Images by Date
Images by Category
Solar System
White Dwarfs
Neutron Stars
Black Holes
Milky Way Galaxy
Normal Galaxies
Galaxy Clusters
Cosmology/Deep Field
Images by Interest
Space Scoop for Kids
Sky Map
Photo Blog
Top Rated Images
Image Handouts
Fits Files
Image Tutorials
Photo Album Tutorial
False Color
Cosmic Distance
Look-Back Time
Scale & Distance
Angular Measurement
Images & Processing
Image Use Policy
Web Shortcuts
Chandra Blog
RSS Feed
Email Newsletter
News & Noteworthy
Image Use Policy
Questions & Answers
Glossary of Terms
Download Guide
Get Adobe Reader
More Images of W49B
Click for large jpg X-ray
Jpeg, Tif
Click for large jpg Infrared
Jpeg, Tif
Click for large jpg Radio
Jpeg, Tif

X-ray, Radio & Infrared Images of W49B
This highly distorted supernova remnant may contain the most recent black hole formed in the Milky Way galaxy. These images show X-rays from Chandra, radio data from the Very Large Array, and infrared data from the Palomar Observatory. Most supernova explosions that destroy massive stars are generally symmetrical. In the W49B's supernova, however, it appears that the material near its poles was ejected at much higher speeds than that at its equator. There is also evidence that the explosion that produced W49B left behind a black hole and not a neutron star like most other supernovas.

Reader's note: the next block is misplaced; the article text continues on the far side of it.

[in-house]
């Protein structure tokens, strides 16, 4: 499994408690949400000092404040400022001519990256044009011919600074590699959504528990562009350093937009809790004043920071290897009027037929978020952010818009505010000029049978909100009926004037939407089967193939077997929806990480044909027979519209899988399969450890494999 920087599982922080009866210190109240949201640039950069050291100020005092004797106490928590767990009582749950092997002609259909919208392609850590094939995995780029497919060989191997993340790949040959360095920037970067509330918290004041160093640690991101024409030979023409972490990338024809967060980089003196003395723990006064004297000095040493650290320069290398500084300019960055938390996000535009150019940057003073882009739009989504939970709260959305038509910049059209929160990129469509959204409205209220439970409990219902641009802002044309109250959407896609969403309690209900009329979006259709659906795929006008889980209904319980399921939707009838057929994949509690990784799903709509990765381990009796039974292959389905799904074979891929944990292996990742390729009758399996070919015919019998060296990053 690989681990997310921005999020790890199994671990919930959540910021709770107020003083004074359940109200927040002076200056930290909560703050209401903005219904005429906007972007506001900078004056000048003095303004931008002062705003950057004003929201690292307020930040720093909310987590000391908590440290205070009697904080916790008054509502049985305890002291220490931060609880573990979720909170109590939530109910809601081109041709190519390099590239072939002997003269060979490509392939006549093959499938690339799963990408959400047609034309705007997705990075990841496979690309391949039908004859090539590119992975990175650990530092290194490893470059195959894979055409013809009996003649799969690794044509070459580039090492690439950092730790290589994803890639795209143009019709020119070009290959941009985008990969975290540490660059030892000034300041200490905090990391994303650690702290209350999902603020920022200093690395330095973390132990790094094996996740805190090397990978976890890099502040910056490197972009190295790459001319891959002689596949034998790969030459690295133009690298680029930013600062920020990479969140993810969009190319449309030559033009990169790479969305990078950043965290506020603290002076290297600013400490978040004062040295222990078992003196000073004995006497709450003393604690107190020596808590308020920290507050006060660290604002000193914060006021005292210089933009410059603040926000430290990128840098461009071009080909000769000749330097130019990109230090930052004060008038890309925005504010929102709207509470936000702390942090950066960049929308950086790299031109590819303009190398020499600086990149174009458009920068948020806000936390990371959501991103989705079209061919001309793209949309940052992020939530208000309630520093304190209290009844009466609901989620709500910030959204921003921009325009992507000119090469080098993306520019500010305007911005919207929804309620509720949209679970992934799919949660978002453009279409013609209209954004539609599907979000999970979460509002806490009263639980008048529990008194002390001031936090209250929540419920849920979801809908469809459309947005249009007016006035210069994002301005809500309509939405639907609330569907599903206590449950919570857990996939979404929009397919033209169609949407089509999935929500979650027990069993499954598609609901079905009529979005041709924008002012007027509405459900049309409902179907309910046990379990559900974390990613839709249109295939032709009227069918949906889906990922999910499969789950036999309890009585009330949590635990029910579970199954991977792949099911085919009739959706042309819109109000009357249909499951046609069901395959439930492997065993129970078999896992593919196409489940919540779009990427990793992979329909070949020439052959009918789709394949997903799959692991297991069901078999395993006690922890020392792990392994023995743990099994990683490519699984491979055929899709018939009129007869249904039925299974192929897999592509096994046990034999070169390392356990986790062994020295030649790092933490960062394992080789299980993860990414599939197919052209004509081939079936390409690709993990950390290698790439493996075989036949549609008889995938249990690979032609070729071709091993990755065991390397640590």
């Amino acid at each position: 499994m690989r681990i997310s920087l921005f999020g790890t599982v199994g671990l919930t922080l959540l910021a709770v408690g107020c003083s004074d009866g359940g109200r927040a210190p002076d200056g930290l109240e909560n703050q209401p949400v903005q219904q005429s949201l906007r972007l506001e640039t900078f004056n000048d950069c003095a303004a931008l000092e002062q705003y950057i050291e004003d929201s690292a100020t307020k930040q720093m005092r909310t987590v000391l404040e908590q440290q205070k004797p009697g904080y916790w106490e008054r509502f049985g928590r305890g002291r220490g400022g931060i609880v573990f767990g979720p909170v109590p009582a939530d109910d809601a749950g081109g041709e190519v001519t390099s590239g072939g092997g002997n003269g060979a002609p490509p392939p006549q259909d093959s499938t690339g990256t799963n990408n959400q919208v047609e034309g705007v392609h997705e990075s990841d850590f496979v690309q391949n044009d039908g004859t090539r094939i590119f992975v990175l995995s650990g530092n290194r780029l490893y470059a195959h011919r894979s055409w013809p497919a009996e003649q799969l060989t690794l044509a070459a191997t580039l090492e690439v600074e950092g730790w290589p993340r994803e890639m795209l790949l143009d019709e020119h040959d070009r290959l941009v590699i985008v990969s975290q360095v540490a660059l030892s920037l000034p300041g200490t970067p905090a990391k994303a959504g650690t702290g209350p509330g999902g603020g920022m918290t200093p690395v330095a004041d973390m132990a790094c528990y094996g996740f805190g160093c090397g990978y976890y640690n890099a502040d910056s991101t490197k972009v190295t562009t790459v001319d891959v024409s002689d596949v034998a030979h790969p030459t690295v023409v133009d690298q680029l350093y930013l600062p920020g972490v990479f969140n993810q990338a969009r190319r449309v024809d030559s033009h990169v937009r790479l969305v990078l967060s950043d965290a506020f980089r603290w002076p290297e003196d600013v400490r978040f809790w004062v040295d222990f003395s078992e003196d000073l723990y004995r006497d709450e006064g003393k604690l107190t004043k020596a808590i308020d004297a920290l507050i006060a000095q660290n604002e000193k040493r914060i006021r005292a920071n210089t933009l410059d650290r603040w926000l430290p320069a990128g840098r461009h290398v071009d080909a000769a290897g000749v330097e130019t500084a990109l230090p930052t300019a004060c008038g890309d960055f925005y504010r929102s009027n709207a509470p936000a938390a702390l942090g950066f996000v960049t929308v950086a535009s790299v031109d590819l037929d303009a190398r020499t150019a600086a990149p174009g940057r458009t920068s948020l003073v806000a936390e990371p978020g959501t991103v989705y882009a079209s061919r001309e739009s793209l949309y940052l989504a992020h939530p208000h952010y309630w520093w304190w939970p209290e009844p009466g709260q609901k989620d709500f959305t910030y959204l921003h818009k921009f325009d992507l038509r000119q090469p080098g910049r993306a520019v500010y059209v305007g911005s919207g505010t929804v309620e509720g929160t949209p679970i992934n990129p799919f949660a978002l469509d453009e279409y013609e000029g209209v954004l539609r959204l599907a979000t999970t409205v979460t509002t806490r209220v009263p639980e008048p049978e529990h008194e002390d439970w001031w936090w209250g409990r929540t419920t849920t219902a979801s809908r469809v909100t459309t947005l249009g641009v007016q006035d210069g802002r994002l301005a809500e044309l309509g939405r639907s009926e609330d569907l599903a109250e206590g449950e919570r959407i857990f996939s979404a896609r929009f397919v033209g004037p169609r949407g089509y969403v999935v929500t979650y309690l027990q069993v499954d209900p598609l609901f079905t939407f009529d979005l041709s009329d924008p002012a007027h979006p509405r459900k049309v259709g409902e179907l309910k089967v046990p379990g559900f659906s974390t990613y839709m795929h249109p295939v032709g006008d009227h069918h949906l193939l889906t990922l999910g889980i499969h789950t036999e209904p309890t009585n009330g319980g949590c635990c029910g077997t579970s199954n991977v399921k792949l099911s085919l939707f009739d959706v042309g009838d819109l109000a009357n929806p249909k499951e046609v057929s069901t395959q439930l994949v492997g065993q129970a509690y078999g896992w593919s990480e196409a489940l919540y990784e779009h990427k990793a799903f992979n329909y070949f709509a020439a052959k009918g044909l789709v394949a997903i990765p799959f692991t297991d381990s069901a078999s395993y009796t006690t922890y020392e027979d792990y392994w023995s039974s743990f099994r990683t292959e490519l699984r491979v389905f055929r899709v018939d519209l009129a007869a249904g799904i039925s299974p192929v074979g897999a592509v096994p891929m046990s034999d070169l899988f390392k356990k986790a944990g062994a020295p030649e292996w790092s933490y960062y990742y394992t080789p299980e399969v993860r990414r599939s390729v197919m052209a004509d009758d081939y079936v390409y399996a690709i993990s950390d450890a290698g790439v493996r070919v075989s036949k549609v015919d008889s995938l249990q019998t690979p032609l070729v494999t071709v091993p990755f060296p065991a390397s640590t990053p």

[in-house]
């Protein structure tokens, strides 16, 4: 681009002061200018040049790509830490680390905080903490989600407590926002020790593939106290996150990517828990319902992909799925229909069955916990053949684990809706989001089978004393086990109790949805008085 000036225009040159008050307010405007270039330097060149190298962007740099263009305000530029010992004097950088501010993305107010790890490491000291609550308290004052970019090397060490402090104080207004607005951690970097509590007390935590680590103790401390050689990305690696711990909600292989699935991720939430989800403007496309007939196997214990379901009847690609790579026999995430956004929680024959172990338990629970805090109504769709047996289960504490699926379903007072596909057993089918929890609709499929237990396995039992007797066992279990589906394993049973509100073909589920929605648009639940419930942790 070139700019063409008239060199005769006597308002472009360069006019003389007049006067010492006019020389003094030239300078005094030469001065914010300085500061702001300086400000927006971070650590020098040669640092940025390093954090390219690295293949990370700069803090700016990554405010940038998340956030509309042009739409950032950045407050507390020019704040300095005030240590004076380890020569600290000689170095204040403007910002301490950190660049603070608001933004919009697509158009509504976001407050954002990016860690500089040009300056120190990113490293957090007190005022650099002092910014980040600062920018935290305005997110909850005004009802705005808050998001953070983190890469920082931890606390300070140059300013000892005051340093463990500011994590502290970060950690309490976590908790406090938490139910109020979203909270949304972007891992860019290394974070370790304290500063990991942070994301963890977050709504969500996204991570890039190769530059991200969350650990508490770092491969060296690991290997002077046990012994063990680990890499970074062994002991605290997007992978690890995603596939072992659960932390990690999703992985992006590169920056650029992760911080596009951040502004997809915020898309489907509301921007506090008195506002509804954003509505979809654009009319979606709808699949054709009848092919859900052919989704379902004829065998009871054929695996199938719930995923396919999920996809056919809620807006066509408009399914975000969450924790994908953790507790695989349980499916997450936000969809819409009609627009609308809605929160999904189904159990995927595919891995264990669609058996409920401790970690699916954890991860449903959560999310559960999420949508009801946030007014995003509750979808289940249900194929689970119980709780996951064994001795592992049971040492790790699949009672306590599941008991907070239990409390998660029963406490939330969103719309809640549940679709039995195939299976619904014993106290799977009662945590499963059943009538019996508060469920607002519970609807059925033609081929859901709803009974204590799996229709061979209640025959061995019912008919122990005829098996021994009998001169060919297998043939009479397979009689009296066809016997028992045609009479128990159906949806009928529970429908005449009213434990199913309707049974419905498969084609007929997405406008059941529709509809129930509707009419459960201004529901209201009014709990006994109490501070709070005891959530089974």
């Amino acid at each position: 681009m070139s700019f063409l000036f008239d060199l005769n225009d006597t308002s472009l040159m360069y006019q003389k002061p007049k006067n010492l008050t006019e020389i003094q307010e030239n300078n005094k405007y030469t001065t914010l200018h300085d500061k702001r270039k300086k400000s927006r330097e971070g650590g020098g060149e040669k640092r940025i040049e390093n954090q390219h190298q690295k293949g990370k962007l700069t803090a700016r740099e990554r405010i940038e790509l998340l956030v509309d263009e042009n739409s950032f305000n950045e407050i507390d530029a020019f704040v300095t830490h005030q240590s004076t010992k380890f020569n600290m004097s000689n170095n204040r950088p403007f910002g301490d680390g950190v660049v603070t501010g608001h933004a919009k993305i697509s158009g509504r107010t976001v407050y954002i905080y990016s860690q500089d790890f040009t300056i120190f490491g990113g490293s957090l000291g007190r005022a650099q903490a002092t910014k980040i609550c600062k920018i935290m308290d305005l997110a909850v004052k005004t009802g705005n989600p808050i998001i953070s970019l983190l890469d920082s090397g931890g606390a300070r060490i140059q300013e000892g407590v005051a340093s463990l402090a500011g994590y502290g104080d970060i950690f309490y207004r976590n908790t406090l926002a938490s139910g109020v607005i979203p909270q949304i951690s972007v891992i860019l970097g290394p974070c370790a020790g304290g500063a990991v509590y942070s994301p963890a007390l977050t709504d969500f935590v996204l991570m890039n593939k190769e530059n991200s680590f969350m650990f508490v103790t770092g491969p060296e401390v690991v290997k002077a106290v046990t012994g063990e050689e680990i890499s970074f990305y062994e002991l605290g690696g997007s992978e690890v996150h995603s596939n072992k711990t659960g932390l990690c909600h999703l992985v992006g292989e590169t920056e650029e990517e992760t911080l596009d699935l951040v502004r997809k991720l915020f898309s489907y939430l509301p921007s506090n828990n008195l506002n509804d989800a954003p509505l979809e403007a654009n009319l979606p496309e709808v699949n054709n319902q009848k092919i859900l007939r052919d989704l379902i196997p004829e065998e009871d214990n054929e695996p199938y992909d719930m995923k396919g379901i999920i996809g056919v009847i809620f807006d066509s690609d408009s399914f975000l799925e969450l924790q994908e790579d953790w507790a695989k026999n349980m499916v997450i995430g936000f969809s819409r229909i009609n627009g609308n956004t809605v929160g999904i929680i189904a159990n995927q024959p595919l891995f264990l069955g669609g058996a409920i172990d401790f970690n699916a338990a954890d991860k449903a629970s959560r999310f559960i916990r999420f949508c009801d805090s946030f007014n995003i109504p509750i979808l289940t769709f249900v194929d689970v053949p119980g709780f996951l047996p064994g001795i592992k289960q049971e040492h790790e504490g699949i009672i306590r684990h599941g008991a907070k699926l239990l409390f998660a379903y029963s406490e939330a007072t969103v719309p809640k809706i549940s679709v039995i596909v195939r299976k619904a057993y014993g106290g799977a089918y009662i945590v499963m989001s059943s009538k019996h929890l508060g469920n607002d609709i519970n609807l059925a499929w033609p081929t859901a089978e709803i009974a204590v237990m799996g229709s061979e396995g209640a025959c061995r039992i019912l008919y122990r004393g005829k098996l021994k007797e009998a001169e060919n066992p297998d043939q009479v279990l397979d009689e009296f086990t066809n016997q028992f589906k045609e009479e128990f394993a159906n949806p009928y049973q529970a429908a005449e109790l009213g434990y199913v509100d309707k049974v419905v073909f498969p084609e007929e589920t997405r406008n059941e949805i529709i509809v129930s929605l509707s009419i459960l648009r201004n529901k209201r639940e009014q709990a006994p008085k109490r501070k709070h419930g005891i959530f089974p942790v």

(Credit: X-ray: NASA/CXC/MIT/L.Lopez et al.; Infrared: Palomar; Radio: NSF/NRAO/VLA)
X-ray Iron & Silicon Images of W49B
By tracing the distribution and amounts of different elements in the stellar debris field, researchers were able to compare the Chandra data to theoretical models of how a star explodes. For example, they found iron in only half of the remnant while other elements such as sulfur and silicon were spread throughout. This matches predictions for an asymmetric explosion. Also, W49B is much more barrel-shaped than most other remnants in X-rays and several other wavelengths, pointing to an unusual demise for this star.
(Credit: NASA/CXC/MIT/L.Lopez et al.;)

Return to W49B (February 13, 2013)